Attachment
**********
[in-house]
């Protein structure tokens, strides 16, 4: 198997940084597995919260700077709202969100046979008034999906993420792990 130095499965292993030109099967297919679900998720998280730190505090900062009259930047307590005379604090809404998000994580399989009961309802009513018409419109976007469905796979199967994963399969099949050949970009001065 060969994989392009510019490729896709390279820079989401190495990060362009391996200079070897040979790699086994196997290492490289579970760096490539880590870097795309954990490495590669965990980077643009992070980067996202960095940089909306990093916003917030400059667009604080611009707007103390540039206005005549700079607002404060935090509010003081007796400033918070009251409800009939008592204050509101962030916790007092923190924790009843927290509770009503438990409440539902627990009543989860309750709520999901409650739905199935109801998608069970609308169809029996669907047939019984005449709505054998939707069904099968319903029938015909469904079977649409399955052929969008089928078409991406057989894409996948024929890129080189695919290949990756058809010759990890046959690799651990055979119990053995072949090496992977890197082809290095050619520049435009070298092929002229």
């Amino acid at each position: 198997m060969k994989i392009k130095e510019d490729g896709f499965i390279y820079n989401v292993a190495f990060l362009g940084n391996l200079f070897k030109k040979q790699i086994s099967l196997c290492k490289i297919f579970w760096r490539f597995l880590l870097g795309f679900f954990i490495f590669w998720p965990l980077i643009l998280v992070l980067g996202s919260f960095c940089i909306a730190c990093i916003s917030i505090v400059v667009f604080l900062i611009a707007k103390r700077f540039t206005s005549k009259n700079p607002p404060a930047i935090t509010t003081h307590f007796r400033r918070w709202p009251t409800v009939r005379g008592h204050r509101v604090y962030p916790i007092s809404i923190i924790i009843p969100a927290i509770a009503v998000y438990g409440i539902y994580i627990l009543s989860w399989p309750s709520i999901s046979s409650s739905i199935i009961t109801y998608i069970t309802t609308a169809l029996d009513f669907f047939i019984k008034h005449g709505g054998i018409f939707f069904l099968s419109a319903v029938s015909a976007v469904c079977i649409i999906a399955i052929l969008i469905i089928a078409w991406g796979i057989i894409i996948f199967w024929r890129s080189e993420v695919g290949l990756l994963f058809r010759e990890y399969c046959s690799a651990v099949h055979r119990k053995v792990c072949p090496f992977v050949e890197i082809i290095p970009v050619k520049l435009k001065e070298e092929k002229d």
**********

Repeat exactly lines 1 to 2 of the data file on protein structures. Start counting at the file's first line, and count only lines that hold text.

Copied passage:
[in-house]
């Protein structure tokens, strides 16, 4: 198997940084597995919260700077709202969100046979008034999906993420792990 130095499965292993030109099967297919679900998720998280730190505090900062009259930047307590005379604090809404998000994580399989009961309802009513018409419109976007469905796979199967994963399969099949050949970009001065 060969994989392009510019490729896709390279820079989401190495990060362009391996200079070897040979790699086994196997290492490289579970760096490539880590870097795309954990490495590669965990980077643009992070980067996202960095940089909306990093916003917030400059667009604080611009707007103390540039206005005549700079607002404060935090509010003081007796400033918070009251409800009939008592204050509101962030916790007092923190924790009843927290509770009503438990409440539902627990009543989860309750709520999901409650739905199935109801998608069970609308169809029996669907047939019984005449709505054998939707069904099968319903029938015909469904079977649409399955052929969008089928078409991406057989894409996948024929890129080189695919290949990756058809010759990890046959690799651990055979119990053995072949090496992977890197082809290095050619520049435009070298092929002229």